There was another question that asked why commercial flights don't have parachutes. The almost ubiquitous response was that the parachutes would be useless because:
But what about in a light, single engine plane (think Cessna 172 or Piper Cherokee)? Engine failures in small aircraft, for example, seem to be more common, so you have more accidents that start high above the ground. Thus, you usually have a few minutes before you're going to hit the ground and there's often only 1 or 2 passengers (rather than 100). Plus, you're usually already at an altitude where you don't need oxygen to bail out.
With that in mind, couldn't you put the plane into a shallow dive to keep it from stalling, trim it to keep it going straight and then bail out? It seems like a somewhat practical solution, yet I have never heard of anyone doing it.
Why do pilots often try to find a road to land on or a lake to ditch in when trouble strikes instead of just bringing a parachute and bailing out?
Mainly because in the situation that you describe, the airplane is perfectly capable of flying. You don't need an engine to fly as airplanes are designed to glide without it. Part of every pilots training is how to land the airplane when this happens.
Many of the same issues also apply in the smaller airplanes. Unless the pilot and the passengers fly around with their parachutes on, it would be quite difficult to put them on in the confined space, in a high stress situation, and with the very limited time available. Even if they did, untrained people are going to be hurt (probably quite badly) during the landing even if everything else with the jump goes well. (See my answer on your linked question for some of the things that can go wrong during the jump.)
You are also creating a hazard with the aircraft not being piloted and crashing into a random place on the ground. All of this when the airplane could have just glided in for a landing in a field or on a road. Most of these types of emergencies end quite well, and even a lot of the accidents will have fewer injuries and deaths than if people were jumping out all of the time. As an added bonus, the airplane can even be used again!
On the other hand, a major structural failure that makes the aircraft incapable of flight could be a reason to jump. This is extremely rare however, and even if one has a parachute in this situation it may be impossible to exit the airplane safely because of high G forces and the possibility of hitting the airplane as you are both tumbling through the sky.
Some manufacturers are now building ballistic parachutes into the airplane which can bring the entire airplane down safely in these situations. This is much more safer, reliable, and does have a positive impact on safety in these extremely bad situations. For just an engine failure though, I doubt that most pilots would even fire the ballistic parachute if there were suitable landing spots within gliding distance.
My view is that you would have a far greater safety impact by requiring everybody in a moving car to wear a helmet. Would it improve safety? Absolutely. Would people want to do it? A few would (and perhaps a few do), but the general population doesn't want to be inconvenienced by something that is only a remote possibility. The odds of a parachute helping you in a typical GA airplane is far more remote than the odds of the helmet helping you in a car.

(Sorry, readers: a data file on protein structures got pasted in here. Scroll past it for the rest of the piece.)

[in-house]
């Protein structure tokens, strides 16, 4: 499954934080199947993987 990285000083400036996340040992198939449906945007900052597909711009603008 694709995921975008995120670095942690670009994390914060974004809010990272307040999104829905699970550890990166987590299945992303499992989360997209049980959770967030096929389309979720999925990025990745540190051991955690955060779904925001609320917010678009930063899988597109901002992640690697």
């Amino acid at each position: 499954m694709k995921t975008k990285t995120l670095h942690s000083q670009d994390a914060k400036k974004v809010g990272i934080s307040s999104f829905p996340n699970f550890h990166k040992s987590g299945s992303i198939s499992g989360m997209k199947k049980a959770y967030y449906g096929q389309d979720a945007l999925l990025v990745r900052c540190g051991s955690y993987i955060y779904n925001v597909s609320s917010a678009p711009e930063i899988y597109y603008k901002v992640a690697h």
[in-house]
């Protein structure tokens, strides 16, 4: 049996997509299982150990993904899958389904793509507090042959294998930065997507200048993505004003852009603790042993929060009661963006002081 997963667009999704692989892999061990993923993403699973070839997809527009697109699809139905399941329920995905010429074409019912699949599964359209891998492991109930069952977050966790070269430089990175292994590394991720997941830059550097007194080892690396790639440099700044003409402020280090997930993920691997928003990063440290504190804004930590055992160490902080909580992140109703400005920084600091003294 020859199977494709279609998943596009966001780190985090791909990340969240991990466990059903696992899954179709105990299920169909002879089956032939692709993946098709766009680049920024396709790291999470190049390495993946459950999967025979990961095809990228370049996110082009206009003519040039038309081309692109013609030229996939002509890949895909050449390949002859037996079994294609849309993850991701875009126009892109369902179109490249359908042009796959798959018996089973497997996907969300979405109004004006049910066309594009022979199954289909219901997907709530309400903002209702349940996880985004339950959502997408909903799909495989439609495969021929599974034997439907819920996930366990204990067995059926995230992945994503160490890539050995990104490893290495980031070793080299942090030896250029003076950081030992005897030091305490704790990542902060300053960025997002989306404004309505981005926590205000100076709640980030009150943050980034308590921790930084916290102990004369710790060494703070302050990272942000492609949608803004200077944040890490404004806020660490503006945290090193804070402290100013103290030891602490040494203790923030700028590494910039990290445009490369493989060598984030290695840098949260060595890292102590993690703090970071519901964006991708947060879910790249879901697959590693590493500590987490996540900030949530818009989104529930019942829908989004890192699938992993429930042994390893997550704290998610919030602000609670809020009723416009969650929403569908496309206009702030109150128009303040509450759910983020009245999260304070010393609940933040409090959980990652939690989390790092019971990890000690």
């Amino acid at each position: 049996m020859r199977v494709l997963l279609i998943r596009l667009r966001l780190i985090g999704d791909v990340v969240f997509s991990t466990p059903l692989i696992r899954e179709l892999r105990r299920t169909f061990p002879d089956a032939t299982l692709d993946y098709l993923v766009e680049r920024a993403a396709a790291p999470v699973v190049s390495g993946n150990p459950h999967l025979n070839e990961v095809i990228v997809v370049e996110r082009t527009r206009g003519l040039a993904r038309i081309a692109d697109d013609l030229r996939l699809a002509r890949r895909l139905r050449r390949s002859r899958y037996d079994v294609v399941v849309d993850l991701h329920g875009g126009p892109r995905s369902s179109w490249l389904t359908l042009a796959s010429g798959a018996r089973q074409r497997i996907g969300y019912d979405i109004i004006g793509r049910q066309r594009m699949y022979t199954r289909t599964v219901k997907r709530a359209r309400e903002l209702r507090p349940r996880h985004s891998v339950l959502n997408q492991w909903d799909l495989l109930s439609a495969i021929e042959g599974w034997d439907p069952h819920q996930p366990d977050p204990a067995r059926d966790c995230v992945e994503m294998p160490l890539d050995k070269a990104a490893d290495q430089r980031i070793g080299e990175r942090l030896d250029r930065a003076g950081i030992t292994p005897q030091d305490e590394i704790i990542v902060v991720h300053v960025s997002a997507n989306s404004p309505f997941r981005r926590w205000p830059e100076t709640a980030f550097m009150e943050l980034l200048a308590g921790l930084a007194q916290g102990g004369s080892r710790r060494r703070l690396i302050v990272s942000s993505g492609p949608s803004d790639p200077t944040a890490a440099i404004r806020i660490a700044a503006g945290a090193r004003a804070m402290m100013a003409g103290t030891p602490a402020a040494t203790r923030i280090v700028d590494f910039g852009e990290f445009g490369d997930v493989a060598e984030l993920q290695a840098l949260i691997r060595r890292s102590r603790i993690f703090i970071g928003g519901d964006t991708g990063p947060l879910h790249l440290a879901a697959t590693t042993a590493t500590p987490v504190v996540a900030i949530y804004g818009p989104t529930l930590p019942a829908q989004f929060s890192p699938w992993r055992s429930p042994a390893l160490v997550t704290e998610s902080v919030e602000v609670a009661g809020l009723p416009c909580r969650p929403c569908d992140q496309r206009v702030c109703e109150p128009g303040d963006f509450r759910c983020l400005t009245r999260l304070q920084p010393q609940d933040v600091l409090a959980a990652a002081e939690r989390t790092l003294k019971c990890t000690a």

The only time I can think of would be if you are flying over a large expanse of unpopulated mountain area.
You are responsible for the damage your plane creates when it impacts with the ground, so there is no time over populated land where there is any control over the aircraft that it is appropriate to bail out of the aircraft and leave the plane flying out of control until impact.
In the mountains where there is no traffic for miles bailing out might give you a better opportunity to be rescued. A parachute can be controlled and you can put yourself in a better position to survive until rescue. In the mountains it is much harder to land safely than an area where there are open fields or flat spaces.
Over open water bailing out of the plane might give you a chance to spot and/or be spotted by nearby sailing vessels. Though if you have some control over your aircraft then you would be better served using that control to ditch in a controlled fashion in visual range of a sailing craft than jumping from the craft.
I believe most accidents occur during takeoff and landing when the machine and human pilots are most busy.
Unless the aircraft experienced catastrophic failure I think most pilots would prefer to glide the plane down for a rough albeit survivable landing.
Some small aircraft come equipped with ballistic parachute...this is a great idea... :)
I compete in aerobatics where parachutes are required by the rules.
My personal criteria for bailing out are
I might jump for an engine fire just because the main fuel tank is way too close to me.
If the engine fails I would land the plane.
As noted in Lnafziger's excellent answer, an engine is required for continued flight, but isn't truly necessary for landing :-)
I compare wearing a parachute to wearing a helmet in a car. In unusual / high performance situations, it's a very good idea.
It's unnecessary for the morning commute.
I don't wear one when flying a non-aerobatic airplane.
It is common procedure to skydive from airplanes in distress, if the plane is already on it's way to altitude, carrying skydivers. There are parameters to consider though. When you are a trained skydiver, the safest option might be to get people out, because landing a plane with an engine failure is easier with a light load. This of course depends on altitude, and maybe surrounding options or landing a parachute (forests, mountains or relatively deep water would be bad).
I have done this once, when one of the engines of a twin otter went out at 9000 feet. This is also the reason why skydivers are ALWAYS required to wear their gear fully fastened while in the aircraft. In an emergency, even trained skydivers might not have time, space or stability enough to put on gear properly.